The track was written by Harrison during a break from a tough session with The Beatles, as he once explained: “‘Here Comes the Sun’ was written at the time when Apple was getting like school, where we had to go and be businessmen: ‘Sign this’ and ‘sign that.’ Anyway, it seems as if winter in England goes on forever, by the time spring comes you really deserve it.”
Adding: “So one day I decided I was going to sag off Apple and I went over to Eric Clapton’s house. The relief of not having to go see all those dopey accountants was wonderful, and I walked around the garden with one of Eric’s acoustic guitars and wrote ‘Here Comes the Sun.’”
It is this sentiment that has always confirmed the song as one of Harrison’s finest, as able to capture the golden-hued sounds of a perfect sunset as any song. Simone does her best to channel the moment into her performance. But, like with everything Nina Simone does, she can’t help but put her spin on it.
‘If I Needed Someone’ – The Hollies
There are many esteemed names on this list but we’d bet that George Harrison was most thrilled about The Hollies covering his song. The Salford band were one of the big pop groups of the day and one which Harrison mentioned frequently throughout his early career. They clearly saw the talent in him too as they picked up the Rubber Soul track ‘If I Needed Someone’.
A classic Merseybeat production of the track takes nothing away from the refined sound they produce. Harrison, however, has been dismissive about the record on many occasions, “‘If I Needed Someone’ is like a million other songs written around a D chord. If you move your finger about you get various little melodies. That guitar line, or variations on it, is found in many a song, and it amazes me that people still find new permutations of the same notes.”
‘Dear Prudence’ – Siouxsie Sioux & The Banshees
Siouxsie and The Banshees featuring Robert Smith dared the British establishment and decided to record their very own rendition of The Beatles hit ‘Dear Prudence’. “It was a surprise, but it didn’t really sink in until we’d finished the touring and we were back home for the winter,” Siouxsie remembered. “Then we thought, ‘Blimey! We got to number three!’ ‘Dear Prudence’ got played a lot on the radio, and of course, we did the Christmas/New Year Top Of The Pops. I don’t remember much about doing it except for I was wearing a new leather dress that a friend had made for me, and stripy tights.”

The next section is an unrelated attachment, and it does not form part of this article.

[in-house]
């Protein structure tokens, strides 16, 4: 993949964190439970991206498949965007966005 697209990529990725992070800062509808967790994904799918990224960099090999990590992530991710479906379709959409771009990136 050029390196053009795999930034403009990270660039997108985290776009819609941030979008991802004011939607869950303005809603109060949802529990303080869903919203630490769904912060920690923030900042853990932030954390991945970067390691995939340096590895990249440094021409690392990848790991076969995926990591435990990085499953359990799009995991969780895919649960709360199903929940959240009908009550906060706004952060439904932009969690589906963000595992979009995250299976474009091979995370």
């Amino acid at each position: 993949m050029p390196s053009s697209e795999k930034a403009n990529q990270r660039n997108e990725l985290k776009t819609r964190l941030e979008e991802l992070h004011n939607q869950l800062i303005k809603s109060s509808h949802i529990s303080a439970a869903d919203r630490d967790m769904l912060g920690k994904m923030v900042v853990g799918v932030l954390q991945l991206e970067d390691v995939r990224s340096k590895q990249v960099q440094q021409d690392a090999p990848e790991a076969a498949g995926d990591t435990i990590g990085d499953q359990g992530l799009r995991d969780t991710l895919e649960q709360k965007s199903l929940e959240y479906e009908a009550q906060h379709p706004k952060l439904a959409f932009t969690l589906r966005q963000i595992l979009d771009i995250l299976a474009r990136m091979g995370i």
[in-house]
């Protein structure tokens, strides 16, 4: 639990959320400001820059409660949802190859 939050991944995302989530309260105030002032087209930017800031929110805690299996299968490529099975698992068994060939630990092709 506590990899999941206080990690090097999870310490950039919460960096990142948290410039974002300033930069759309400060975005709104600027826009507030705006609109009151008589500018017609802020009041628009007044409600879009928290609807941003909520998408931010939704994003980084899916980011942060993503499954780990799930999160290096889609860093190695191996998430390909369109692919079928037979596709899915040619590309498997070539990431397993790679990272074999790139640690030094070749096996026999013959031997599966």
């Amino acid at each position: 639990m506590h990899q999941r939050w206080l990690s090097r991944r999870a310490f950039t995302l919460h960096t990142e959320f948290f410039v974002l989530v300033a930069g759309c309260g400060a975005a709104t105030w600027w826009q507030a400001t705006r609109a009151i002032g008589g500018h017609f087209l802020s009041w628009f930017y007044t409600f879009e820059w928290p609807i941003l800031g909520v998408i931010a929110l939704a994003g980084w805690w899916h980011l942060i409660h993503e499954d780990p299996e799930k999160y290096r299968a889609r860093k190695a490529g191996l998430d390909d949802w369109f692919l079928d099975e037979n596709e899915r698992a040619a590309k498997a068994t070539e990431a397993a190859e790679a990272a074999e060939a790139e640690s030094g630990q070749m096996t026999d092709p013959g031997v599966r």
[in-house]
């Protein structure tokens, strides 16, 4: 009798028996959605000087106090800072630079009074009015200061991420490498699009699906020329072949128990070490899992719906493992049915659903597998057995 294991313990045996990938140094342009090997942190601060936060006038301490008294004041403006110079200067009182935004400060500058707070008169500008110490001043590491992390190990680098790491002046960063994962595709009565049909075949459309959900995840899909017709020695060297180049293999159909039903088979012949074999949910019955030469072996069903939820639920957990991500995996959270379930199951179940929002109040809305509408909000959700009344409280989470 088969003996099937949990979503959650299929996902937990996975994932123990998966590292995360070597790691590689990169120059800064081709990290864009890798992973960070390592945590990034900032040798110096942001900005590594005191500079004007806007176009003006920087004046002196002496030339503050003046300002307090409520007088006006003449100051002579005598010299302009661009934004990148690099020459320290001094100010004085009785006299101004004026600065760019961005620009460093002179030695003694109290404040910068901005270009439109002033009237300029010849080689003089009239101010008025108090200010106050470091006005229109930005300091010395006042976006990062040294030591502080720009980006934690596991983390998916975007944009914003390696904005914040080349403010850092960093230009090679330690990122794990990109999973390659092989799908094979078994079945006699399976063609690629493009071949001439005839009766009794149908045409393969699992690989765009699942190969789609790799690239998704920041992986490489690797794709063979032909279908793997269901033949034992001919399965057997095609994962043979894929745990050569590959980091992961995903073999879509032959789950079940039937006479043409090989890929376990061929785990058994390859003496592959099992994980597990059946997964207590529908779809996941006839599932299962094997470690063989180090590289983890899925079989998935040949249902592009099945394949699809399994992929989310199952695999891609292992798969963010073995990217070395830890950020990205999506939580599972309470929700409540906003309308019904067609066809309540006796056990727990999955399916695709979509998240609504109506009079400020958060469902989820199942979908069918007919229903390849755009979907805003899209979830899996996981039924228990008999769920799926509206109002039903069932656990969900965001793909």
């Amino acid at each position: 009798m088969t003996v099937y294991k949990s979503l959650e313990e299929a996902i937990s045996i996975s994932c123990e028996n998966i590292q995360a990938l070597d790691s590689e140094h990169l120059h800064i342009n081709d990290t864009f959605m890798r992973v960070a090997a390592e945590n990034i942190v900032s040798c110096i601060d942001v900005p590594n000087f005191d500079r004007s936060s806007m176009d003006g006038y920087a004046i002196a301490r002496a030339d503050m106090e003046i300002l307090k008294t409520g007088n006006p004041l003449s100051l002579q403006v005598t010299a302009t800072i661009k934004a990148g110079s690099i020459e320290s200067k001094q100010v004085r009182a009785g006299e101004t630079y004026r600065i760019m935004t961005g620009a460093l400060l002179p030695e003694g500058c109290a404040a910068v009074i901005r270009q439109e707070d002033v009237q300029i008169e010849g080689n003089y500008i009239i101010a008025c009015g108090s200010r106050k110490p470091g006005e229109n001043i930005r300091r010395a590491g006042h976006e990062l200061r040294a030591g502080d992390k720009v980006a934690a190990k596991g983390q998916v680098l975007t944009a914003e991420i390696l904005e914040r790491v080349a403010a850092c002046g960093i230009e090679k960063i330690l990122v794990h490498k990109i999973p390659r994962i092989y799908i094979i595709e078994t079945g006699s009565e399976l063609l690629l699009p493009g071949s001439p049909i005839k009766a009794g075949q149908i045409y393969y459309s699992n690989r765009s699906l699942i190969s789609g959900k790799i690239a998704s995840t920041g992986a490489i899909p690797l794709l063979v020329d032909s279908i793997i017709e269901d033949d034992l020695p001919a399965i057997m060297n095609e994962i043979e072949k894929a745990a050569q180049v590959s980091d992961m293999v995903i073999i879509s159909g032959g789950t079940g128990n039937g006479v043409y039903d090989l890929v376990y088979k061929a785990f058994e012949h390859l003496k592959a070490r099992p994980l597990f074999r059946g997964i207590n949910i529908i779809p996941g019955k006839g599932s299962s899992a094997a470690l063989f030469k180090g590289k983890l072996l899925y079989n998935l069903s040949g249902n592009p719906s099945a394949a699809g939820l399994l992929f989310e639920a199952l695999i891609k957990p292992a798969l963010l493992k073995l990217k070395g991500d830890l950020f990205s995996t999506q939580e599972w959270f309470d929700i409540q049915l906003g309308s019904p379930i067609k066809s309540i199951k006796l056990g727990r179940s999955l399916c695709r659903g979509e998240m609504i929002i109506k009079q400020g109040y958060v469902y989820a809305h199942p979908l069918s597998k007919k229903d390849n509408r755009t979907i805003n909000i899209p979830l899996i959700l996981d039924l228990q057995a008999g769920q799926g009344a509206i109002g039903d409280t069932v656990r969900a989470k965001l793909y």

Recalling how she and the band came to the final conclusion that the next step needed to be a Beatles cover, Siouxsie Sioux said: “When we did the 100 Club Punk Festival , we were wondering: ‘What shall we do?’ And we ended up doing the thing based around the Lord’s Prayer. And Sid and I were laughing, ‘Oh, we should really mess up a Beatles song!’ And that attitude was still there. I remember growing up with the White Album. I loved it for their experimenting. And then it gets fucked up? Much better!”
‘Help!’ – The Damned
When The Damned burst on to the scene in a flurry of three-chord riffs and jet-propelled rhythm they did so with a backing of London’s cultural elite. They were another punk band chomping at the bit to reach a national audience. They finally reached a national, and quite possibly global, audience with the release of their single ‘New Rose’—a track that would influence thousands of musicians after it’s release in 1976. But perhaps equally as important was the band’s cover of The Beatles’ classic ‘Help!’.
It may well be considered a classic, it’s even one of John Lennon’s favourite songs the band ever did, but that didn’t stop it, or The Beatles, from being caught in the burning lasers vision of punk’s newest monsters. The track would go on to be eviscerated by the new intensity of bands like the Sex Pistols, The Clash and The Damned were getting out of the reduction of music as an expert craft.
Rather than pay tribute to The Beatles’ 1965 song that adorned the B-side, The Damned totally torched it.
‘With A Little Help From My Friends’ – Joe Cocker
The Fab Four’s song ‘With A Little Help From My Friends’ was begging for Joe Cocker. The Beatles may well have provided Joe Cocker with the ammunition, but that still left the incredible vocalist to provide the arsenal with which to deliver the earth-shattering and definitive performance of ‘With A Little Help From My Friends’.
The song started out life being composed by John Lennon as a song for Ringo Starr but would go on to be a defining anthem of the counterculture movement as it looked to rid the world of aggressive capitalism and fascism. A movement The Beatles weren’t ever really a part of.
Instead, it would be the Sheffield born legend, Joe Cocker, that would take the stage at Woodstock and belt out the festival’s untold anthem. It’s simply magic.